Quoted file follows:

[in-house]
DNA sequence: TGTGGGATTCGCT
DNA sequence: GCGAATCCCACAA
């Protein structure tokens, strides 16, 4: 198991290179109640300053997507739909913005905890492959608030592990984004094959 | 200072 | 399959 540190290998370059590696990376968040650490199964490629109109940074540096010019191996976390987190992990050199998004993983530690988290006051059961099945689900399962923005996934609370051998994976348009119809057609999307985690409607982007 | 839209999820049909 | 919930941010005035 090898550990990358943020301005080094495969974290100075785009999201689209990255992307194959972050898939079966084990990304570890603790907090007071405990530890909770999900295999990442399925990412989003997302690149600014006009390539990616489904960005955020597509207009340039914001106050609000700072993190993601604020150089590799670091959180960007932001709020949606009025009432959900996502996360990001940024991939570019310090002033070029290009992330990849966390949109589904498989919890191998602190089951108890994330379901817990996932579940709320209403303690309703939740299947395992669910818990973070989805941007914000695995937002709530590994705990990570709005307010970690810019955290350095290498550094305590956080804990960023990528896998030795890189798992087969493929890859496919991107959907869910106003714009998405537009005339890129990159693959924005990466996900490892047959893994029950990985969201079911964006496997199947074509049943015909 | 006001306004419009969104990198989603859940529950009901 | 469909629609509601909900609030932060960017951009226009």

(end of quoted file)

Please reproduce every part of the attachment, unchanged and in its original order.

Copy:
[in-house]
DNA sequence: TGTGGGATTCGCT
DNA sequence: GCGAATCCCACAA
């Protein structure tokens, strides 16, 4: 198991290179109640300053997507739909913005905890492959608030592990984004094959 | 200072 | 399959 540190290998370059590696990376968040650490199964490629109109940074540096010019191996976390987190992990050199998004993983530690988290006051059961099945689900399962923005996934609370051998994976348009119809057609999307985690409607982007 | 839209999820049909 | 919930941010005035 090898550990990358943020301005080094495969974290100075785009999201689209990255992307194959972050898939079966084990990304570890603790907090007071405990530890909770999900295999990442399925990412989003997302690149600014006009390539990616489904960005955020597509207009340039914001106050609000700072993190993601604020150089590799670091959180960007932001709020949606009025009432959900996502996360990001940024991939570019310090002033070029290009992330990849966390949109589904498989919890191998602190089951108890994330379901817990996932579940709320209403303690309703939740299947395992669910818990973070989805941007914000695995937002709530590994705990990570709005307010970690810019955290350095290498550094305590956080804990960023990528896998030795890189798992087969493929890859496919991107959907869910106003714009998405537009005339890129990159693959924005990466996900490892047959893994029950990985969201079911964006496997199947074509049943015909 | 006001306004419009969104990198989603859940529950009901 | 469909629609509601909900609030932060960017951009226009």